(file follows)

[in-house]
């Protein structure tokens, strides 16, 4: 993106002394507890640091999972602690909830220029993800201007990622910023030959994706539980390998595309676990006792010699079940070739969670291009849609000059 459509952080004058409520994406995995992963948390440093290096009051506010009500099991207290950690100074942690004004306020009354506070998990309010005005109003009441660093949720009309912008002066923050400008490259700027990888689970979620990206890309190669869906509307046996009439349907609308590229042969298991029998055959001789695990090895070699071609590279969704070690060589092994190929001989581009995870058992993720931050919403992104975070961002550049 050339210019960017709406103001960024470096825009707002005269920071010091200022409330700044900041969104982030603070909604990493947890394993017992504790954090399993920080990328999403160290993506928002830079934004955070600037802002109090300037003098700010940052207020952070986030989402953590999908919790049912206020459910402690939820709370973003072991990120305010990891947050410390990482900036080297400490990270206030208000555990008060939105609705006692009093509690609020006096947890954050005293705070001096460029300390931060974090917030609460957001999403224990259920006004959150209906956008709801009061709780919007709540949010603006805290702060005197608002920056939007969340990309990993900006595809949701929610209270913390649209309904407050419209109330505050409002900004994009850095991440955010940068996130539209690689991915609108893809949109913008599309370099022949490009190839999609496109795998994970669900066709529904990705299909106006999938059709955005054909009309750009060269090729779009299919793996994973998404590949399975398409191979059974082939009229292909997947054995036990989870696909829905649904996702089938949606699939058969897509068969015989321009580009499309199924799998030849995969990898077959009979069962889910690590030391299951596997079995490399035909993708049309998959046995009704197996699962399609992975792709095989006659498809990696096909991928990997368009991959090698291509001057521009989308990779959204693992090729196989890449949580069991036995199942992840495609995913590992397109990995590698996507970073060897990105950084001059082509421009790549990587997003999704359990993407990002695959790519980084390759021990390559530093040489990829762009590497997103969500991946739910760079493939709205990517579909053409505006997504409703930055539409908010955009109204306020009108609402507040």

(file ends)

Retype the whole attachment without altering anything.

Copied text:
[in-house]
């Protein structure tokens, strides 16, 4: 993106002394507890640091999972602690909830220029993800201007990622910023030959994706539980390998595309676990006792010699079940070739969670291009849609000059 459509952080004058409520994406995995992963948390440093290096009051506010009500099991207290950690100074942690004004306020009354506070998990309010005005109003009441660093949720009309912008002066923050400008490259700027990888689970979620990206890309190669869906509307046996009439349907609308590229042969298991029998055959001789695990090895070699071609590279969704070690060589092994190929001989581009995870058992993720931050919403992104975070961002550049 050339210019960017709406103001960024470096825009707002005269920071010091200022409330700044900041969104982030603070909604990493947890394993017992504790954090399993920080990328999403160290993506928002830079934004955070600037802002109090300037003098700010940052207020952070986030989402953590999908919790049912206020459910402690939820709370973003072991990120305010990891947050410390990482900036080297400490990270206030208000555990008060939105609705006692009093509690609020006096947890954050005293705070001096460029300390931060974090917030609460957001999403224990259920006004959150209906956008709801009061709780919007709540949010603006805290702060005197608002920056939007969340990309990993900006595809949701929610209270913390649209309904407050419209109330505050409002900004994009850095991440955010940068996130539209690689991915609108893809949109913008599309370099022949490009190839999609496109795998994970669900066709529904990705299909106006999938059709955005054909009309750009060269090729779009299919793996994973998404590949399975398409191979059974082939009229292909997947054995036990989870696909829905649904996702089938949606699939058969897509068969015989321009580009499309199924799998030849995969990898077959009979069962889910690590030391299951596997079995490399035909993708049309998959046995009704197996699962399609992975792709095989006659498809990696096909991928990997368009991959090698291509001057521009989308990779959204693992090729196989890449949580069991036995199942992840495609995913590992397109990995590698996507970073060897990105950084001059082509421009790549990587997003999704359990993407990002695959790519980084390759021990390559530093040489990829762009590497997103969500991946739910760079493939709205990517579909053409505006997504409703930055539409908010955009109204306020009108609402507040």